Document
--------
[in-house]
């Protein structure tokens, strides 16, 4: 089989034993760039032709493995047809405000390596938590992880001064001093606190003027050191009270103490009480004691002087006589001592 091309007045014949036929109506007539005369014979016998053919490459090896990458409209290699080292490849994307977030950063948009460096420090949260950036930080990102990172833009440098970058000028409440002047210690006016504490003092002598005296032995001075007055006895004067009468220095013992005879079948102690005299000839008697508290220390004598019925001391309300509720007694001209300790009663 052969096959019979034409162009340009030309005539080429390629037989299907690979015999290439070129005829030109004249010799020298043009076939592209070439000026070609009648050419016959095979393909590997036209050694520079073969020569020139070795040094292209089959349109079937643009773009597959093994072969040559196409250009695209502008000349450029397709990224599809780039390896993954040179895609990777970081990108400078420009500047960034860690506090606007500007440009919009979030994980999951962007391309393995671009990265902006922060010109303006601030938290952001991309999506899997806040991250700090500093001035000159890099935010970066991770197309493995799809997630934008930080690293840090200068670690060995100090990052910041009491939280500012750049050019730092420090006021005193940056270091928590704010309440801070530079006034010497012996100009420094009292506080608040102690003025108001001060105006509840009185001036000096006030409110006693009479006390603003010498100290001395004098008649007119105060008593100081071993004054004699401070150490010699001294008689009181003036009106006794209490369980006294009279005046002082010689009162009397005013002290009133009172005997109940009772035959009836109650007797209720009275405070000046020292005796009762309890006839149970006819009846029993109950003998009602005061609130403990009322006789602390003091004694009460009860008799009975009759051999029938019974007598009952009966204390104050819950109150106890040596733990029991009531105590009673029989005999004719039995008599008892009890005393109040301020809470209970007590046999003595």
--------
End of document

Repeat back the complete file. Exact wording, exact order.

[in-house]
């Protein structure tokens, strides 16, 4: 089989034993760039032709493995047809405000390596938590992880001064001093606190003027050191009270103490009480004691002087006589001592 091309007045014949036929109506007539005369014979016998053919490459090896990458409209290699080292490849994307977030950063948009460096420090949260950036930080990102990172833009440098970058000028409440002047210690006016504490003092002598005296032995001075007055006895004067009468220095013992005879079948102690005299000839008697508290220390004598019925001391309300509720007694001209300790009663 052969096959019979034409162009340009030309005539080429390629037989299907690979015999290439070129005829030109004249010799020298043009076939592209070439000026070609009648050419016959095979393909590997036209050694520079073969020569020139070795040094292209089959349109079937643009773009597959093994072969040559196409250009695209502008000349450029397709990224599809780039390896993954040179895609990777970081990108400078420009500047960034860690506090606007500007440009919009979030994980999951962007391309393995671009990265902006922060010109303006601030938290952001991309999506899997806040991250700090500093001035000159890099935010970066991770197309493995799809997630934008930080690293840090200068670690060995100090990052910041009491939280500012750049050019730092420090006021005193940056270091928590704010309440801070530079006034010497012996100009420094009292506080608040102690003025108001001060105006509840009185001036000096006030409110006693009479006390603003010498100290001395004098008649007119105060008593100081071993004054004699401070150490010699001294008689009181003036009106006794209490369980006294009279005046002082010689009162009397005013002290009133009172005997109940009772035959009836109650007797209720009275405070000046020292005796009762309890006839149970006819009846029993109950003998009602005061609130403990009322006789602390003091004694009460009860008799009975009759051999029938019974007598009952009966204390104050819950109150106890040596733990029991009531105590009673029989005999004719039995008599008892009890005393109040301020809470209970007590046999003595």